Pixel Perfect – Flat Design is Not How it Works

Ignoring any server logic or database connections, and whether it be JSPs, ASPs or pure HTML5, a web page consists of markup that contains content, styling for fonts or images, and of course the content itself. It is not a flat design and only exists in the form seen by a user when it renders in a browser.

So why are so many of us designing websites in a tool for manipulating photos?

Let’s get something straight, I am not anti-Photoshop. I have spent years working with possibly the most globally known tool in print, photography, advertising, and digital media — so I like to think I know how to use it quite well. But it is not a layout package, it is not a design package, it is an image editor.

Why would you use Photoshop for webpage design any more than you would use it for page layout in print. For print the tools of choice are Quark and InDesign, because they do the job more effectively and efficiently than anything else. So why do people insist on using the wrong tool for designing webpages?

Photoshop should be used for creating and modifying images or designing the furniture of a page, that is where its strengths lie.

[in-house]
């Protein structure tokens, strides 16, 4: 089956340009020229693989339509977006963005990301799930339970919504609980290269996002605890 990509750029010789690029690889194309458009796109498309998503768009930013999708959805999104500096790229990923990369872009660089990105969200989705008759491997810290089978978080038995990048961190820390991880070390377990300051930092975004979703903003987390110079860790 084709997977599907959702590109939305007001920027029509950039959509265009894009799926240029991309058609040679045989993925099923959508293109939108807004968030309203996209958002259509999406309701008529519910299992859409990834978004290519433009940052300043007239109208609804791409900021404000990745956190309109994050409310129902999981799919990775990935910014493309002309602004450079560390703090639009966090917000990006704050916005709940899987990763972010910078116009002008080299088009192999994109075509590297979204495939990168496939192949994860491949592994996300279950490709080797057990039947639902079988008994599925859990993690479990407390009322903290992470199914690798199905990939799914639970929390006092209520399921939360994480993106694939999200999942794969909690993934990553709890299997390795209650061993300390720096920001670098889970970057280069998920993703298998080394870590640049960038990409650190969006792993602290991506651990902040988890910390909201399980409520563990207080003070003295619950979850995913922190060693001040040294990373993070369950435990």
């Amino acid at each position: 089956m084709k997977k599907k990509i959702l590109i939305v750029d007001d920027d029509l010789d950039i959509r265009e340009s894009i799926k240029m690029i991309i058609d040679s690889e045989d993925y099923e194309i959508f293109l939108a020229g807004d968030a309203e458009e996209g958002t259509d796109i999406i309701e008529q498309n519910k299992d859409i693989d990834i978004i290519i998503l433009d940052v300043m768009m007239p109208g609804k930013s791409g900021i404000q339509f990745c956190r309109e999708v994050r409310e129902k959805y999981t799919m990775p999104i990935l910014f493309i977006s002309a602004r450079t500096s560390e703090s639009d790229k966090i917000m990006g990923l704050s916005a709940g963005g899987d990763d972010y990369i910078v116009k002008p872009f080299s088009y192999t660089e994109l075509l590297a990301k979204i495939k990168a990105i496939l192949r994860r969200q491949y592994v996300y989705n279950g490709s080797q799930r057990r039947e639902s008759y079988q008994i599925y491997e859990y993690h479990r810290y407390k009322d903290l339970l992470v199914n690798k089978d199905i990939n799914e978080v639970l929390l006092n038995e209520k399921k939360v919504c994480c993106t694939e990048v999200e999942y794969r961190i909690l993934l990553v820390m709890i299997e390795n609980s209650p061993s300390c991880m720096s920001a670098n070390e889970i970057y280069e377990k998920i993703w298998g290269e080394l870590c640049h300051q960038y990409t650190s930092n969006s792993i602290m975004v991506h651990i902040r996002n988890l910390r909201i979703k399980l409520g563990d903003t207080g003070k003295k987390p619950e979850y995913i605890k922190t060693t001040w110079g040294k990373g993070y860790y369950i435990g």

As we very often must design complete pages, whether for client approval or to guide UI-dev, then we should be smart about HOW we do it.

There are more similarities to print than photography with web design, so I recommend firing up InDesign. It is faster for laying out your elements and page structures, and you can use common elements across pages or files. Using common elements means  you can modify one component and all pages will use this updated file — no more copying an element across 30 PSDs.  The iteration times tumble post client review or following a change request. You can output PDFs for clients more easily from this software than Photoshop as well.

All this makes for faster sign off and more time to focus on code delivery.

Also, by thinking of page layout not ‘design’, we are also able to start thinking at an ‘atomic’ level [more on this at another time] and can start to define brand experiences.

Martin Mcloughlin,

UI developer and CSS junkie, lover of fast motorbikes and strong black coffee.

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